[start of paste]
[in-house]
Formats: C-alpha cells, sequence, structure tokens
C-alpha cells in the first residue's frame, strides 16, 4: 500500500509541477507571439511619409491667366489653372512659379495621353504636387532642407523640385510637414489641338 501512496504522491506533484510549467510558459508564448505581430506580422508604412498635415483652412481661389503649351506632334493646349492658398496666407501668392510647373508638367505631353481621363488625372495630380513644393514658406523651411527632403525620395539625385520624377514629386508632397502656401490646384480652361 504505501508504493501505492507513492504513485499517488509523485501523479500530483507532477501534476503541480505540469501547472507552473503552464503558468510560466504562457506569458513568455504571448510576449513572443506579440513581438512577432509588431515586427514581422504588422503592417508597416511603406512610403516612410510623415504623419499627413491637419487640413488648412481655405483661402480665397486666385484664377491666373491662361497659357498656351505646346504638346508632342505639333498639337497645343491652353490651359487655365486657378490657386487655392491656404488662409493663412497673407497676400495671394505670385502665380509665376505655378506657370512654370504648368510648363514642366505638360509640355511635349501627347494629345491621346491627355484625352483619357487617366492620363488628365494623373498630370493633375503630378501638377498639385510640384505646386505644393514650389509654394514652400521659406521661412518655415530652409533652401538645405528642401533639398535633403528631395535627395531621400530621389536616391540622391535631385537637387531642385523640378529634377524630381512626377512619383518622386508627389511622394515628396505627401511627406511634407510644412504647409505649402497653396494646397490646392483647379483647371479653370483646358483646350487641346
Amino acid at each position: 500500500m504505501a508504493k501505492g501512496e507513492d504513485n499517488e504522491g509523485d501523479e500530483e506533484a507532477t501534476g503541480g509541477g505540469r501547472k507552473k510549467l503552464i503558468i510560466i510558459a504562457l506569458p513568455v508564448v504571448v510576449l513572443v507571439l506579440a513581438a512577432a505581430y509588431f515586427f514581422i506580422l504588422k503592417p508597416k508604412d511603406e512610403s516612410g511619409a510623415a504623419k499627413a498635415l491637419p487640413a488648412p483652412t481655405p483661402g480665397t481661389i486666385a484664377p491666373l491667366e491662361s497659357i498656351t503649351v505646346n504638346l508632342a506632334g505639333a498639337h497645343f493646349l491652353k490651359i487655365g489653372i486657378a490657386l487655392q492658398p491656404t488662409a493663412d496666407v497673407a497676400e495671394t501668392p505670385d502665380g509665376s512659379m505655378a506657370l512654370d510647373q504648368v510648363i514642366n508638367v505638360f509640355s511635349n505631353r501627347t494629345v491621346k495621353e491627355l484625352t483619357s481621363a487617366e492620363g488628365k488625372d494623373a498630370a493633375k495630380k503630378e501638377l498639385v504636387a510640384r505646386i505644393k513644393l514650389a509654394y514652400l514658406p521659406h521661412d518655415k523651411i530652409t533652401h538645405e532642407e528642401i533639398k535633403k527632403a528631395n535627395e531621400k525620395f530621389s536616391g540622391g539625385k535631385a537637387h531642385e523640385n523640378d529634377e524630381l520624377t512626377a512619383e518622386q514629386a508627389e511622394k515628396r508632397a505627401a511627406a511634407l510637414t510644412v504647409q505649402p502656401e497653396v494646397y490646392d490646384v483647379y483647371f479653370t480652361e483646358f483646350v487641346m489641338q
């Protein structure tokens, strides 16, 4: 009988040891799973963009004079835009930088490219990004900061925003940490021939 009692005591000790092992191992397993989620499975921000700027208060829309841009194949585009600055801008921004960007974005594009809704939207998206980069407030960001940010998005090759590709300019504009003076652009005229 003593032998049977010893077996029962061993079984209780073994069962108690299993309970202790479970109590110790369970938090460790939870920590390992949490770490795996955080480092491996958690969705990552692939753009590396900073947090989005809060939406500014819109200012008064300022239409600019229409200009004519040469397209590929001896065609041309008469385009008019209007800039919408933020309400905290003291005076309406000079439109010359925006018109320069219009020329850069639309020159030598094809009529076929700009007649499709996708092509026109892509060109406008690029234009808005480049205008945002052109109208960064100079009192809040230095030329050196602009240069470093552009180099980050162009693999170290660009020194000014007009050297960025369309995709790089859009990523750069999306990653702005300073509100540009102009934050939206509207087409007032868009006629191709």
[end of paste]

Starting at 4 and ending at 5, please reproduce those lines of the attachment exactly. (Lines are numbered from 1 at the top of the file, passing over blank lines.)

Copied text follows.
Amino acid at each position: 500500500m504505501a508504493k501505492g501512496e507513492d504513485n499517488e504522491g509523485d501523479e500530483e506533484a507532477t501534476g503541480g509541477g505540469r501547472k507552473k510549467l503552464i503558468i510560466i510558459a504562457l506569458p513568455v508564448v504571448v510576449l513572443v507571439l506579440a513581438a512577432a505581430y509588431f515586427f514581422i506580422l504588422k503592417p508597416k508604412d511603406e512610403s516612410g511619409a510623415a504623419k499627413a498635415l491637419p487640413a488648412p483652412t481655405p483661402g480665397t481661389i486666385a484664377p491666373l491667366e491662361s497659357i498656351t503649351v505646346n504638346l508632342a506632334g505639333a498639337h497645343f493646349l491652353k490651359i487655365g489653372i486657378a490657386l487655392q492658398p491656404t488662409a493663412d496666407v497673407a497676400e495671394t501668392p505670385d502665380g509665376s512659379m505655378a506657370l512654370d510647373q504648368v510648363i514642366n508638367v505638360f509640355s511635349n505631353r501627347t494629345v491621346k495621353e491627355l484625352t483619357s481621363a487617366e492620363g488628365k488625372d494623373a498630370a493633375k495630380k503630378e501638377l498639385v504636387a510640384r505646386i505644393k513644393l514650389a509654394y514652400l514658406p521659406h521661412d518655415k523651411i530652409t533652401h538645405e532642407e528642401i533639398k535633403k527632403a528631395n535627395e531621400k525620395f530621389s536616391g540622391g539625385k535631385a537637387h531642385e523640385n523640378d529634377e524630381l520624377t512626377a512619383e518622386q514629386a508627389e511622394k515628396r508632397a505627401a511627406a511634407l510637414t510644412v504647409q505649402p502656401e497653396v494646397y490646392d490646384v483647379y483647371f479653370t480652361e483646358f483646350v487641346m489641338q
């Protein structure tokens, strides 16, 4: 009988040891799973963009004079835009930088490219990004900061925003940490021939 009692005591000790092992191992397993989620499975921000700027208060829309841009194949585009600055801008921004960007974005594009809704939207998206980069407030960001940010998005090759590709300019504009003076652009005229 003593032998049977010893077996029962061993079984209780073994069962108690299993309970202790479970109590110790369970938090460790939870920590390992949490770490795996955080480092491996958690969705990552692939753009590396900073947090989005809060939406500014819109200012008064300022239409600019229409200009004519040469397209590929001896065609041309008469385009008019209007800039919408933020309400905290003291005076309406000079439109010359925006018109320069219009020329850069639309020159030598094809009529076929700009007649499709996708092509026109892509060109406008690029234009808005480049205008945002052109109208960064100079009192809040230095030329050196602009240069470093552009180099980050162009693999170290660009020194000014007009050297960025369309995709790089859009990523750069999306990653702005300073509100540009102009934050939206509207087409007032868009006629191709």